The takeaway that I have from our three-day weekend is this: long weekends have a lot more room for the unexpected. While sleeping in and leisurely brunches are lovely, life still happens and stuff has to get done. I think, when I imagine the looming extra long weekend, I forget that part. Furthermore- date nights are so cathartic, and fun, but also sort of pricy. The new Pirates movie is seriously better than I expected, and late night John Cusack marathons might be a little too wild for this girl, as I slept through most of it. (#41isold #canistillcallmyselfagirlifimold) All in all, life is about balance. Sometimes, for various reasons, a fun adventure really can be a run to Sonic happy hour, an hour away. Sometimes a hard day really can be a result of an overcast sky and you feel sad. We are where we are. Period. I suspect I keep waiting for something else, looking for something a bit more to push me to that point where I can be a real writer. There is no point. This is it. The quest of the writer truly is to find the beauty and story within the mundane pile of laundry and accidentally abrasive smoothie. Message noted, and so I will try my best to do better, sweet Instagram friend.

In the moments…

I had a conversation, earlier this week, about routines.

I used to be the queen of routine. My mornings went just so. My evenings and bed times went as they should have. I fell asleep to the same thing, every night. I had a prep day, every monday, where I diced and chopped, whipped and baked. My family ate well and all of the delectable and home-made things were at their disposal. I dabbled in sewing creatively. I wrote just under 30 hours a week. I took photos, thousands of them. I preserved engagement and family photos for clients and seldom felt overwhelmed or stressed.

I am not going to lie, there was a sense of security within those predictables. I knew what was coming and when, often how. Was I happy? Sure. How could an anal, organization freak not find happiness within the confines of such a life? That life, and those impressive time management skills feel about a dozen lifetimes ago.

When we moved back to Michigan, in 2013, my routines went out the window. I tried to reestablish them, but this was a lost cause. As a wife and mother, my world was known to gravitate around the lives of my husband and kids. With my son and older daughter so far away, with my approaching high school youngest being unpredictable and struggling, and a husband whose schedule (and geographical location) changed from day-to-day, I flailed…

Prep days, for example,  quickly became moldy bread (thanks, midwest humidity) and stale cookies, (thanks, crazy schedule.),diced vegetables became uneaten bags of smelly mush. Loneliness moved in. I missed my friends, I missed my sister. I missed my nieces and nephews, but more than that, I missed my life. My marriage, my family and the way we all functioned so well within the confines of those routines. My husband often refers to the big change (which became a big change in all of us, in negative ways) with regret for taking me away from my life. What he fails to see, no matter what explain, is that it wasn’t the place that made the life, but us and our intentions.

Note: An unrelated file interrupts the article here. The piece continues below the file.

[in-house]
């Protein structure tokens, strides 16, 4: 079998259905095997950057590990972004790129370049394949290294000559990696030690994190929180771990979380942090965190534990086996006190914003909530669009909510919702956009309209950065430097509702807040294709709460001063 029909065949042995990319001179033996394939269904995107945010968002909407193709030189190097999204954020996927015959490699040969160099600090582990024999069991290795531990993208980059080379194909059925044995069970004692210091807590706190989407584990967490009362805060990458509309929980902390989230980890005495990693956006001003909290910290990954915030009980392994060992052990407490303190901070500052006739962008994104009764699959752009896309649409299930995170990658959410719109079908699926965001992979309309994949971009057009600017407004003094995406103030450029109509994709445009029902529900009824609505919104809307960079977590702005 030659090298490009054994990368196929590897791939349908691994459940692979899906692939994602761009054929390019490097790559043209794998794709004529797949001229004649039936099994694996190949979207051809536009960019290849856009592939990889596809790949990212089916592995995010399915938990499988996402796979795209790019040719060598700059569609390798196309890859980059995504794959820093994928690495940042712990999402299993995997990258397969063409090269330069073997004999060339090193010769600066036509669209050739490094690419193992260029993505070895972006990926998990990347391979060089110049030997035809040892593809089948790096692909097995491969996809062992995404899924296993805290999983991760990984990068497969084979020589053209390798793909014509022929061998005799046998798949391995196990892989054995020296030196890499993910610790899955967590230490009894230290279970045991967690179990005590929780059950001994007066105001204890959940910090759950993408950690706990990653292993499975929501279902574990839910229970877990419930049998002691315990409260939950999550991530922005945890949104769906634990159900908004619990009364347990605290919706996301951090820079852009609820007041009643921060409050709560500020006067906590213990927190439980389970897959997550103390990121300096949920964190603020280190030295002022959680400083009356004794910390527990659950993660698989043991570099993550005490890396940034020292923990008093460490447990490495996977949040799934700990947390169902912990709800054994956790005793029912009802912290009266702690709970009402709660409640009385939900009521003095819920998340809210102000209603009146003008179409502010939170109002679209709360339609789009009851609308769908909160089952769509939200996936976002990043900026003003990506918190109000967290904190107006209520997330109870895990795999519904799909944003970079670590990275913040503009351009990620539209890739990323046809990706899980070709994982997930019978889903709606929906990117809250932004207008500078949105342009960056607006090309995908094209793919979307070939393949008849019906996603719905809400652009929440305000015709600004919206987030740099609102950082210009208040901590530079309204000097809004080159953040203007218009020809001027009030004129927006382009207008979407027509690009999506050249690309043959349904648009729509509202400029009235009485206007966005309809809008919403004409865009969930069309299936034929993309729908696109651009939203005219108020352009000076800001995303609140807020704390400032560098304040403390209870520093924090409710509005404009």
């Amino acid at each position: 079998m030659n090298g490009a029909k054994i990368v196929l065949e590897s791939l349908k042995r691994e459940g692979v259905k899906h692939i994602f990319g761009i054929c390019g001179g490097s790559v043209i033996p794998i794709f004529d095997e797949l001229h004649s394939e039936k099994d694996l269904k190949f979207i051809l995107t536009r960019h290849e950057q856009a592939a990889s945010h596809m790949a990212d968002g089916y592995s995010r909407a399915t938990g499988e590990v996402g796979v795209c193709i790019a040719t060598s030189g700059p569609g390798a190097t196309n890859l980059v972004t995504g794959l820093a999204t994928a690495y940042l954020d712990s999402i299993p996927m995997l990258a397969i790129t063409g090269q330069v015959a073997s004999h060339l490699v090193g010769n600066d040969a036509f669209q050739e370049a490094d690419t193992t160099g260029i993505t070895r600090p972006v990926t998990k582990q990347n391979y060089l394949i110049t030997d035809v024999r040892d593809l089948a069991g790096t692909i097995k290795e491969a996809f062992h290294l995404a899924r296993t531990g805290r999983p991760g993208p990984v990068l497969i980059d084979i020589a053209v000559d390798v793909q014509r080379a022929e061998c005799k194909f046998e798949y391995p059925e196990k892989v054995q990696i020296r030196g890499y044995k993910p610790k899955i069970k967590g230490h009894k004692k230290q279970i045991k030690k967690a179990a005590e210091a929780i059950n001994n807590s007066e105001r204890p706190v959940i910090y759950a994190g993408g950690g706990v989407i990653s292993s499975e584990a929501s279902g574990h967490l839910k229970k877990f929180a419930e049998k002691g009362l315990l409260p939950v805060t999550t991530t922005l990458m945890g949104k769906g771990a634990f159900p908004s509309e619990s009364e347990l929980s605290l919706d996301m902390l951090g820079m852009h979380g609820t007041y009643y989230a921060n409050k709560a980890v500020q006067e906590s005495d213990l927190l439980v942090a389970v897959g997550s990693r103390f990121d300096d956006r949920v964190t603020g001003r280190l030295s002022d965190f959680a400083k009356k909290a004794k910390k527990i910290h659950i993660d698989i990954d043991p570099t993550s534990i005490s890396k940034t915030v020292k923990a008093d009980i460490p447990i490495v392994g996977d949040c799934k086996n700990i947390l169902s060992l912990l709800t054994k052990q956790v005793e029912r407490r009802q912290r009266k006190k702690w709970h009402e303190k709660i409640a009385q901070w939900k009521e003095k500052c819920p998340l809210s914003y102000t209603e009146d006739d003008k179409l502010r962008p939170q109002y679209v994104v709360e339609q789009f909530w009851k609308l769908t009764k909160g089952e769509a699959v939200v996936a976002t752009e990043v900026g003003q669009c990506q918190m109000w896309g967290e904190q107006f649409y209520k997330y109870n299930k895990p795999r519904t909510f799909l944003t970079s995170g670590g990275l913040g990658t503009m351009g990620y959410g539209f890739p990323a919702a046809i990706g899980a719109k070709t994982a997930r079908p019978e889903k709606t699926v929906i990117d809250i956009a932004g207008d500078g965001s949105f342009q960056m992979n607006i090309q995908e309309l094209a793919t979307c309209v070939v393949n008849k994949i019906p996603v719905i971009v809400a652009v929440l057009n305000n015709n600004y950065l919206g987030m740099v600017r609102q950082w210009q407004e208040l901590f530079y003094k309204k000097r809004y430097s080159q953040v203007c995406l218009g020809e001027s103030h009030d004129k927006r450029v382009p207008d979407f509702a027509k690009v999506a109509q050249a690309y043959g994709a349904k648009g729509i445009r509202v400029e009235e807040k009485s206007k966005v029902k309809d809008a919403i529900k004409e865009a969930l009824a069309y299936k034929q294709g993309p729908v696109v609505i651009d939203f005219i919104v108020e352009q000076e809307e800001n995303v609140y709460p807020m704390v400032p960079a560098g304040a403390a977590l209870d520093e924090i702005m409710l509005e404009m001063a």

Four years later, I am in an entirely different frame of mind and approaching an all new stage of life. (Empty nest!) There has been a lot of storms and turmoil to navigate over these four years. It has been hard. No, that’s not true, hard doesn’t crack the surface.

I am different.

I am more free than that queen of routine. Chained and shackled, then, within the perimeters of a false sense of structure and security. Anyone familiar with routine is forced to come face to face, at some point, with how easy it is to hide (and often times, disappear completely) within them.

I lack routine now, and though I love my freedom, this is a struggle I am really avoiding confronting, and it is time to change this. Now I throw together the occasional minimal prep day, simply for my ease of mind as our rental kitchen is about the size of a shoebox. We no longer eat bread or cookies, so that saves the future science project scene. I do have a fairly consistent skin care routine, so at least all hope is not lost. The personal, quiet time, though… And the writing… and the adventures in life through the lens of a camera… and the reading, even the picking up of a book… These are the areas I struggle. The solace in a cup of tea is something I’ve gravitated towards, recently. Piece by piece I am emerging from a four-year cocoon into the sunlight of a life that has possibility.

Now I simply need to learn to design the routine around where I am, who I am and what I need- and not anyone else. I ache for a life of beautiful, hand crafted moments. Today’s new routine attempt is to remember that I am the one in charge of creating those.